During the Civil War, Steele joined the 12th and 101st Indiana Regiments of the Union Army, serving since May of 1861. He saw action in action in General William Tecumseh Sherman's march to Savannah, Georgia, as well as in Chattanooga, Missionary Ridge, and Atlanta.[2]

Steele's service in the Indiana Regiments ended sometime close to the end of the war.

Post-Civil War life

Following the Civil War, Steele ran a business in Marion, though was unsuccessful and later would re-join the military to serve in the West.[2] He married Marietta Eliezabeth Swayzee in 1866,[2] and the couple had two children, Marietta Steele (1870–1945) and George W. Steele, Jr. (1879–???).[3]

After leaving the military once again when resigning after a decade of service in 1876, Steele pursued agriculture and the pork-packing industry, where he worked in until 1882.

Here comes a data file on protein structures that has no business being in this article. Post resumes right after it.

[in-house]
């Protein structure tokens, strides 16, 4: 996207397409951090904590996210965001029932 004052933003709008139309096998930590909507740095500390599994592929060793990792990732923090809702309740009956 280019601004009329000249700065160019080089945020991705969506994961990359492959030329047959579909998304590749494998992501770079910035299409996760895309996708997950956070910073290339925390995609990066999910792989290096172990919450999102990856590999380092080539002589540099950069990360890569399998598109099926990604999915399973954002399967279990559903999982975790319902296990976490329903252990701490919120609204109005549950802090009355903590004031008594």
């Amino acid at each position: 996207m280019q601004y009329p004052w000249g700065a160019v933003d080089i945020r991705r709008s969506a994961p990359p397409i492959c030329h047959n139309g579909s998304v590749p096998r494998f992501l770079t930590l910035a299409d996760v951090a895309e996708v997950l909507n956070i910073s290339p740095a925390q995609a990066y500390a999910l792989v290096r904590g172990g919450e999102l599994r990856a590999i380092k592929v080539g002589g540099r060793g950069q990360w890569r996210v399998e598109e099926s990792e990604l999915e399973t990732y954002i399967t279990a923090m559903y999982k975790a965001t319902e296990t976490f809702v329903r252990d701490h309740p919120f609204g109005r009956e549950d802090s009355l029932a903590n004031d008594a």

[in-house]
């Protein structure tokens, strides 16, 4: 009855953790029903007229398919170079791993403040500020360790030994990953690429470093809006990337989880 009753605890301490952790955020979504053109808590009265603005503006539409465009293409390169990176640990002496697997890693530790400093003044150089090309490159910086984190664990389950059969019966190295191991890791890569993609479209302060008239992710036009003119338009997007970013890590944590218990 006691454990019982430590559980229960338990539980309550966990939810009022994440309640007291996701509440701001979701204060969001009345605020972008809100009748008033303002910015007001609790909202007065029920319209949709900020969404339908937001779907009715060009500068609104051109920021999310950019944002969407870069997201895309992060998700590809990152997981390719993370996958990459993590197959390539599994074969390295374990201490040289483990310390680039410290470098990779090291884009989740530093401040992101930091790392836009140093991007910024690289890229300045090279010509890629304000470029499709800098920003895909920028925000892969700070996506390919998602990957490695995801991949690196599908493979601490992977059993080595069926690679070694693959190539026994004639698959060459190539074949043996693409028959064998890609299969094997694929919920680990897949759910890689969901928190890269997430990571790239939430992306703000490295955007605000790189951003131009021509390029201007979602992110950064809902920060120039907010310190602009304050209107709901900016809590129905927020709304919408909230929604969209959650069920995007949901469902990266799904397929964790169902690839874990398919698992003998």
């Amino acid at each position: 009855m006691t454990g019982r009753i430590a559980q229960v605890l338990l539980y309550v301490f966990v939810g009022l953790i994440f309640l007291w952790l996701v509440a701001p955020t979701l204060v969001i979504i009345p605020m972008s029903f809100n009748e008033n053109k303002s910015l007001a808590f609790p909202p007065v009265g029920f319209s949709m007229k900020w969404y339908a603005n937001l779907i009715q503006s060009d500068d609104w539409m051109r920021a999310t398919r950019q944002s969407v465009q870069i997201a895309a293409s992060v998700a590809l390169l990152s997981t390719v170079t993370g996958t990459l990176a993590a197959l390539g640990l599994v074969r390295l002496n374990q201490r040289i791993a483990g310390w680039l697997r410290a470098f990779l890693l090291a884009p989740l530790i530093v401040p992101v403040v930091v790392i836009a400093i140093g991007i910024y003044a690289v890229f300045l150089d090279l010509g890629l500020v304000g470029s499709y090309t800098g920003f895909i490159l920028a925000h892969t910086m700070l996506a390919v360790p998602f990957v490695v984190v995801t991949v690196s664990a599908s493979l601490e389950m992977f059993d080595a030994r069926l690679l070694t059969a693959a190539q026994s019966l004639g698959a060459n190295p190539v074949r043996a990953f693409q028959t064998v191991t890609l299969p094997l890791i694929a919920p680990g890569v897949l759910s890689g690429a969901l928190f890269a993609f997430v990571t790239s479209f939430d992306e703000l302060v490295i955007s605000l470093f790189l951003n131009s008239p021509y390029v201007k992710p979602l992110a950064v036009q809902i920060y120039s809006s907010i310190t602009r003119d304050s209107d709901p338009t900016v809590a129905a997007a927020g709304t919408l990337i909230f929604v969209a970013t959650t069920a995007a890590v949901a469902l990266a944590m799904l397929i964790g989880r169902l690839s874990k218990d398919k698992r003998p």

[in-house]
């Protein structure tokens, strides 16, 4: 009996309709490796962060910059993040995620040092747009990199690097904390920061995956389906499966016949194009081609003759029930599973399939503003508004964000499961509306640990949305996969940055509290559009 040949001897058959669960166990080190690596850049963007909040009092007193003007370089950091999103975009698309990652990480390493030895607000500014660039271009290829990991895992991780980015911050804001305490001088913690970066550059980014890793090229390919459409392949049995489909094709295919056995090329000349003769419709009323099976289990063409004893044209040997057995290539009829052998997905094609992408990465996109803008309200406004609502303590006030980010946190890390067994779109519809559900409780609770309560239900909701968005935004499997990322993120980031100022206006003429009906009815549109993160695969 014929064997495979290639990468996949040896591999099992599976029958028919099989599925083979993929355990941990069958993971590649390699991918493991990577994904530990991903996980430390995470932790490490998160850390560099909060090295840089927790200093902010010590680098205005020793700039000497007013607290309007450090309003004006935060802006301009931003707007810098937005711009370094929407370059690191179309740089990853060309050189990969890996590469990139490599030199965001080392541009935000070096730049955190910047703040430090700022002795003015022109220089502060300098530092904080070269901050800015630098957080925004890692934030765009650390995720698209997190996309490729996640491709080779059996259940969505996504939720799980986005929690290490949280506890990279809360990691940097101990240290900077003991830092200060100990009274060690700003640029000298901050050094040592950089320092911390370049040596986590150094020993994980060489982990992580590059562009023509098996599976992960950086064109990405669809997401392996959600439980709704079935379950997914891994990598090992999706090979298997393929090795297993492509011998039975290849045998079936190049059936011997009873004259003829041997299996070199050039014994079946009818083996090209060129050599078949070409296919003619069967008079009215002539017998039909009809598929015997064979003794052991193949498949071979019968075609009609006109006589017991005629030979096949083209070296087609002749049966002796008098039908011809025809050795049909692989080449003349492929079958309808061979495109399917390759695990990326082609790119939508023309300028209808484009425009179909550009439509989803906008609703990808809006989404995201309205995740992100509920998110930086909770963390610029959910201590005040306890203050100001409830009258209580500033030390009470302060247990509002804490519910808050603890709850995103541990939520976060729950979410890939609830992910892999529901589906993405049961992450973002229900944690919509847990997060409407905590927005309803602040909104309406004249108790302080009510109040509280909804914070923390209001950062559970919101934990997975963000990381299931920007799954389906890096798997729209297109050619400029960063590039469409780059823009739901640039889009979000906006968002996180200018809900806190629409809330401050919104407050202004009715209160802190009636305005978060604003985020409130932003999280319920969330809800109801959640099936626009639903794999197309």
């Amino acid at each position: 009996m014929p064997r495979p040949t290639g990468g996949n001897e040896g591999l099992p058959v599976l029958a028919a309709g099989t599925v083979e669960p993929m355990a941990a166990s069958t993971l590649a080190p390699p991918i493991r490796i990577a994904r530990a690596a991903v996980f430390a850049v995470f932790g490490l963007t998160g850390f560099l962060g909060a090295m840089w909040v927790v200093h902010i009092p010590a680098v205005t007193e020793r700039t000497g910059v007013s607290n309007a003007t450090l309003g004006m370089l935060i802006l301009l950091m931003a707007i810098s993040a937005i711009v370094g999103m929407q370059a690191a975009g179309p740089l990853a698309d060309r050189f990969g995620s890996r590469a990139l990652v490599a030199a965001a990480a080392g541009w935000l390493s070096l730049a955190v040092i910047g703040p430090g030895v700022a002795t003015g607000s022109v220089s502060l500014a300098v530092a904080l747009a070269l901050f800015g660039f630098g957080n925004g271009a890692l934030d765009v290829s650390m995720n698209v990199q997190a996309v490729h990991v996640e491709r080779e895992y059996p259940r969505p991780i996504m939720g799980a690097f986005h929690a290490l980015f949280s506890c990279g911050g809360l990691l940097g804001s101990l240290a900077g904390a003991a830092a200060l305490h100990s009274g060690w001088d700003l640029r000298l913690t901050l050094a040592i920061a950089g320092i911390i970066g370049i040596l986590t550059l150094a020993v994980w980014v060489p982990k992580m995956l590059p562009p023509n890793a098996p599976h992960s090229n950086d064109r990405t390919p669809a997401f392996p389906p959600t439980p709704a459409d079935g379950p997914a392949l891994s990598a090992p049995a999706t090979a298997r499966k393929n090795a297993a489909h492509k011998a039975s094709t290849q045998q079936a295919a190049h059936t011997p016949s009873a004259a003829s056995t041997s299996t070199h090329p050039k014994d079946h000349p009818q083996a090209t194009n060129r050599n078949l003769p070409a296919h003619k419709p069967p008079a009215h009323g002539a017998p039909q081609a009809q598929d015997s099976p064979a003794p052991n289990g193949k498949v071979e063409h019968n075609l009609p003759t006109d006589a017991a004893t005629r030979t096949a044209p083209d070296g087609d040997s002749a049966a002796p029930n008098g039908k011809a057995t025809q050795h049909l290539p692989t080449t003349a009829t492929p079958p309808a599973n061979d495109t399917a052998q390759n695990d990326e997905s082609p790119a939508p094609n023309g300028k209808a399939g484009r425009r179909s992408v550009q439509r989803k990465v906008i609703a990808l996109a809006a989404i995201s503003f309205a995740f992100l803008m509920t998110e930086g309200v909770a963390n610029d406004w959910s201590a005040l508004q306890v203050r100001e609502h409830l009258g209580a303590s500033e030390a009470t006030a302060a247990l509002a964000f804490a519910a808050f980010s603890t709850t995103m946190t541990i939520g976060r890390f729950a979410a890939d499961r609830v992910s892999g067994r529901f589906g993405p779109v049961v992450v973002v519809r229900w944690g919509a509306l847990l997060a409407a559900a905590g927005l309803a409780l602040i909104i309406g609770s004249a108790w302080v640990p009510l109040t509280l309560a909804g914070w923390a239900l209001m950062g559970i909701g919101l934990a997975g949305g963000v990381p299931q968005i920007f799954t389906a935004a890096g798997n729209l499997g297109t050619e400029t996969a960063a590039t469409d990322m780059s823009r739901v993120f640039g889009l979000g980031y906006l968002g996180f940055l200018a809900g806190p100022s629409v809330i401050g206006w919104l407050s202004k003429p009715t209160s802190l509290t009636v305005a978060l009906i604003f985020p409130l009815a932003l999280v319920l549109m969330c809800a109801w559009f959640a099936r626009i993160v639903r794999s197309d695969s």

Political career

U.S. House of Representatives, 1881–89

George Steele bioguide.jpg

Steele was first elected to the U.S. House from Indiana's 11th congressional district in 1880, narrowly defeating Democrat opponent James R. Slack.[4] He was re-elected by even narrower margins three times,[5] though faced defeat in 1888.[6]

Steele votes against the Pendleton Act

During a lame duck session in 1883, Steele was one of only seven House Republicans to vote against passing the Pendleton Civil Service Reform Act,[7] which created a Civil Service Commission that would dismantle patronage control of government posts.